Amelia Foxton – the Mother of Invention

Amelia Foxton is the force behind Mother Tongue, a distinctive 36-minute long short, a standalone experience but also a proof of concept for a series. The darkly humorous and frightening film is a powerhouse package of storytelling skill and original ideas, into which Amelia has thrown herself zealously with an enigmatic acting performance, in a role that she also wrote.

Mother Tongue is not only an effective rendition of comedic horror; it also spawns from a source shaped by Amelia’s personal principles and influences. “My writing often starts from a place of advocacy,” she told FilmInk. “I feel that including LGBTQIA+ people and relationships more frequently in entertainment content can promote acceptance, by simply normalising their presence and enhancing their representation. Lead characters Alexandra and Jade are a couple, madly in love, wanting to have a child; but I wrote the script with the intention that two people of any gender or sexual identity could be in the same or a similar situation.”

Mother Tongue takes a darkly humorous perspective on parenting, and emphasis on the value of choice in the matter. In Amelia’s view, a woman should not believe they must have a child to feel complete. “Parenting is definitely not for everyone, we have too many humans on this planet, there are multitudinous ways for women to feel complete in their lives, and the idea that having a womb means you should use it, is both ridiculous and archaic.” As a mother of three herself, she also shares that “parenting can be an unparalleled journey of learning, love and joy. It is also the most challenging thing most parents will ever do. And that’s OK.”

This thematic layering in the screenplay screams effectively through the screen via evocative visual storytelling. Amelia praises cinematographer Tom Gleeson for the successfully terrifying beauty in the aesthetics, and enhancement of NSW’s Central Coast, where Mother Tongue was shot. “He stays involved throughout the planning process and by the time he is on set, he comes with a fully formed vision, perfectly suited not only to capturing each scene but encapsulating the meaning in each moment.”

She also praises Karl Jenner, “another brilliant cinematographer”, here responsible for the stunning visual effects. “Horror films so often rely on VFX to really drive the horror elements home and Mr Jenner handles this with aplomb.”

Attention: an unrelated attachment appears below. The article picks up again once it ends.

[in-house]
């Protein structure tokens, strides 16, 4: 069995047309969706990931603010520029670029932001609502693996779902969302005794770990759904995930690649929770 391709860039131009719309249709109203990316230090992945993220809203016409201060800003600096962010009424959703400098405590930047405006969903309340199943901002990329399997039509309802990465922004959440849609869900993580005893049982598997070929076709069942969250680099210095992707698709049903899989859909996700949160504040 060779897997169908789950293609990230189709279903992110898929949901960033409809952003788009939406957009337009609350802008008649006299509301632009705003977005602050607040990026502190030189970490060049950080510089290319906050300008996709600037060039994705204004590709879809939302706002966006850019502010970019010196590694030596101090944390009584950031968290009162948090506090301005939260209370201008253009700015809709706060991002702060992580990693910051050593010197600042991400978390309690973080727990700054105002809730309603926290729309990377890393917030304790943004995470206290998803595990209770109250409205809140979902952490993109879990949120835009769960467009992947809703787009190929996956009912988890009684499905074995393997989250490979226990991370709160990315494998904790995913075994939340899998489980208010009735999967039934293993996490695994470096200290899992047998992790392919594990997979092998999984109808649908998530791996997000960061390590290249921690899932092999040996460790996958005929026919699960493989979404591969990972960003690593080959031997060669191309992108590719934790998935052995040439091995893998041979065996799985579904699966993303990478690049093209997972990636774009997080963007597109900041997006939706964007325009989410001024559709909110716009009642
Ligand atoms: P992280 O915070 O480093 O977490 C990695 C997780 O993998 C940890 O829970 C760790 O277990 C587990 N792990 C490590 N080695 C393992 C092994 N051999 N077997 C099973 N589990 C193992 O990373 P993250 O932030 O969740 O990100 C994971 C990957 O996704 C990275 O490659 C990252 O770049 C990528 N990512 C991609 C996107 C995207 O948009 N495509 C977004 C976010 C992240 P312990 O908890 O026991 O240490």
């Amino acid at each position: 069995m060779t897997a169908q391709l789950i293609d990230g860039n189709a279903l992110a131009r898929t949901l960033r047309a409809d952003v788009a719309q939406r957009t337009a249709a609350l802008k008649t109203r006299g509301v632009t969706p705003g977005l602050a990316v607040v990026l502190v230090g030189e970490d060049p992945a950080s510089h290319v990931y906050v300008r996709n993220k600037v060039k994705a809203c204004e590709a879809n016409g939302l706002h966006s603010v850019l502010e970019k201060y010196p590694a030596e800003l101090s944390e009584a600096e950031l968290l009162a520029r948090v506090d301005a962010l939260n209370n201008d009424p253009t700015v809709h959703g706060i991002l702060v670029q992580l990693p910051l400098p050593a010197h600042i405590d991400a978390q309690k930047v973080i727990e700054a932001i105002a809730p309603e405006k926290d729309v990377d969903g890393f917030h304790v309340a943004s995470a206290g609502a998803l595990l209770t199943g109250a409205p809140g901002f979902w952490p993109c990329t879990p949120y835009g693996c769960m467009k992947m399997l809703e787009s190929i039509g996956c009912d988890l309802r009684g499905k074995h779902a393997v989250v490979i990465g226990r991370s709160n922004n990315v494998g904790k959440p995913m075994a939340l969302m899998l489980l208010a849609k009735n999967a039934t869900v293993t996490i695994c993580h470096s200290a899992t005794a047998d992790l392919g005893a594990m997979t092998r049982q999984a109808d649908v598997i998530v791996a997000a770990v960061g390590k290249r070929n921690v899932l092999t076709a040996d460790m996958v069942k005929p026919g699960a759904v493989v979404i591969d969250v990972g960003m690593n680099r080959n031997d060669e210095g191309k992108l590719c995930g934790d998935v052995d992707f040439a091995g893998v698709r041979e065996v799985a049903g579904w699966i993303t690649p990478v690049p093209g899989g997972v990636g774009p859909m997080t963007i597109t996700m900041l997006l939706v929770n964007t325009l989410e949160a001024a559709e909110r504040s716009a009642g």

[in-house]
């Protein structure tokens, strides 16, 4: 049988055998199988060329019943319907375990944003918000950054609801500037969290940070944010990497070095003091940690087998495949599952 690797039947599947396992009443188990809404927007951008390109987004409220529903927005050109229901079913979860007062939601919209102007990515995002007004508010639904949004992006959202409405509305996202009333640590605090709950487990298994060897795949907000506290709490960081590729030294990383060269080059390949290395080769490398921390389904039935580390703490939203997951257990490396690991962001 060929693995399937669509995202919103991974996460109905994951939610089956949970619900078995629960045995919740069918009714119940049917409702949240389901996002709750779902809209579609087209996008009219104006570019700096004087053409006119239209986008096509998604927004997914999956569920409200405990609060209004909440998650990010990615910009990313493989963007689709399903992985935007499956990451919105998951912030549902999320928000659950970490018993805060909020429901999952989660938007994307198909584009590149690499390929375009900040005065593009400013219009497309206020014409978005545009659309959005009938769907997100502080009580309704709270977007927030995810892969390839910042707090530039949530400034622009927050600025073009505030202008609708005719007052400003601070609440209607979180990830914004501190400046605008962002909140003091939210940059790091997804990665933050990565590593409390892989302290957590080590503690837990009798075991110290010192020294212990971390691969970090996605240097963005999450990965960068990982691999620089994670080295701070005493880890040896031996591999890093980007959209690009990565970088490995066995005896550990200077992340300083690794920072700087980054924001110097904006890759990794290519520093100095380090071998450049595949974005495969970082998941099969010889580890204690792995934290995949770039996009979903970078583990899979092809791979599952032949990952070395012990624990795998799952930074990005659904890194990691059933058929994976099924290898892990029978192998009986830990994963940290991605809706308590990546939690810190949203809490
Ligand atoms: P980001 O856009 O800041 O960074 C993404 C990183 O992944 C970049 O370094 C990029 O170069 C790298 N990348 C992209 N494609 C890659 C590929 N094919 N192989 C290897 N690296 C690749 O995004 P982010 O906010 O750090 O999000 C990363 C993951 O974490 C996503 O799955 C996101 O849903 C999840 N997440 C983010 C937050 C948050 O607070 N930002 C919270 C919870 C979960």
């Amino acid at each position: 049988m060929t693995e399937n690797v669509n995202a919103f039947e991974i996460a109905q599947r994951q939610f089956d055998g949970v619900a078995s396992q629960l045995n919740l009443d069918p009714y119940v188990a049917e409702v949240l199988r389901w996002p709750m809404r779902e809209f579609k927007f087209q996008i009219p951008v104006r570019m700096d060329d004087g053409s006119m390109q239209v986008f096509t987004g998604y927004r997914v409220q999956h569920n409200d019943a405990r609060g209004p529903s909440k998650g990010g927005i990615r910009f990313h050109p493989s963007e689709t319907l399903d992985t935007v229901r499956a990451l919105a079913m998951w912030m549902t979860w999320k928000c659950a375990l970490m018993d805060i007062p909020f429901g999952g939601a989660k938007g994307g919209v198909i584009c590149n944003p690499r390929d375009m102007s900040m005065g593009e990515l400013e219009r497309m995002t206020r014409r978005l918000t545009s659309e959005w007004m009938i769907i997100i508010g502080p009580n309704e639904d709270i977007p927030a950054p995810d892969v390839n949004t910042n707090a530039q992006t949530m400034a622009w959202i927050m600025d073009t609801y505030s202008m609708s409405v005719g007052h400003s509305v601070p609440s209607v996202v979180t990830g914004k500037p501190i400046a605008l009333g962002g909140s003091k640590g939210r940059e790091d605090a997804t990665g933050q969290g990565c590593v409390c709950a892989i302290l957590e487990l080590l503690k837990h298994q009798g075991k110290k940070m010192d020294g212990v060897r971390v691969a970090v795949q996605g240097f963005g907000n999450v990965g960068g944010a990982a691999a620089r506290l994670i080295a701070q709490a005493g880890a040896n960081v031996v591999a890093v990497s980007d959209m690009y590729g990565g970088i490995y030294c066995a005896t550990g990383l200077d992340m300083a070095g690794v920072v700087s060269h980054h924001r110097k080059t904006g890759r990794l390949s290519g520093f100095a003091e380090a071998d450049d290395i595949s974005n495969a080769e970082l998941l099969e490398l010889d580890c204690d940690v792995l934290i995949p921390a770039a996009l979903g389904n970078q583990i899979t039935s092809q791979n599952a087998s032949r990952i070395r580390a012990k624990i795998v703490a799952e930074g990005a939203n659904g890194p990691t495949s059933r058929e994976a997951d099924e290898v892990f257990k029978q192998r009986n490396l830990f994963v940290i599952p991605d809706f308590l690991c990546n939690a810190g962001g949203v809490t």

Amelia’s Jade shares a sizzling chemistry with co-stars Chiara Gizzi as her partner Alex, and Stephen Hunter as against-the-grain goofy black magic practitioner Brian. Amelia’s partner and regular collaborator Glenn Fraser directed and co-produced Mother Tongue.

Social media connectivity between the many film and television professionals on the Central Coast allowed cast and crew to come together for the production. “We all know each other either directly or by association, and we regularly work on each other’s various projects. Between us, we have almost every skillset and piece of equipment necessary to shoot a range of projects, which we regularly do! The crew for Mother Tongue was a passionate group of local filmmakers, who were an absolute delight to work with and brought exceptional talent to the set.”

Influences that have made their way into the short include some of Amelia’s favourite films and shows, inspiring time-structuring, style, and design. She claims the movie Fight Club has an ongoing impact on her. “Its influence seems to find its way into everything I write. I love Fight Club’s unexpected twists and turns, the boldness and the layers upon layers of detail and nuance and shifting perspective that build intelligently throughout the film.

“I added a little Cronenbergian touch in the homunculus, because who can help it when writing a comedic-horror?”

Amelia’s multi-tasking abilities and aspiration to expand Mother Tongue into a series, led us to ask whether she sees herself as a showrunner on the project. “A showrunner? Yes. That is where I’m heading… Ultimately, entertainment is not about the creators at all. Like any art form – it’s about the audience. All forms of art belong to their audience in the end. The artists think it, shape it, develop it; but without the audience, art doesn’t exist. To me, a showrunner is someone who has a comprehensive idea of what is to be delivered to the audience and knows exactly how to hone each process and skill to make sure that comes to fruition. And that’s my jam.”

Mother Tongue screens at the opening night of A Night of Horror Film Festival in Sydney on Thursday September 28 at Dendy Newtown.

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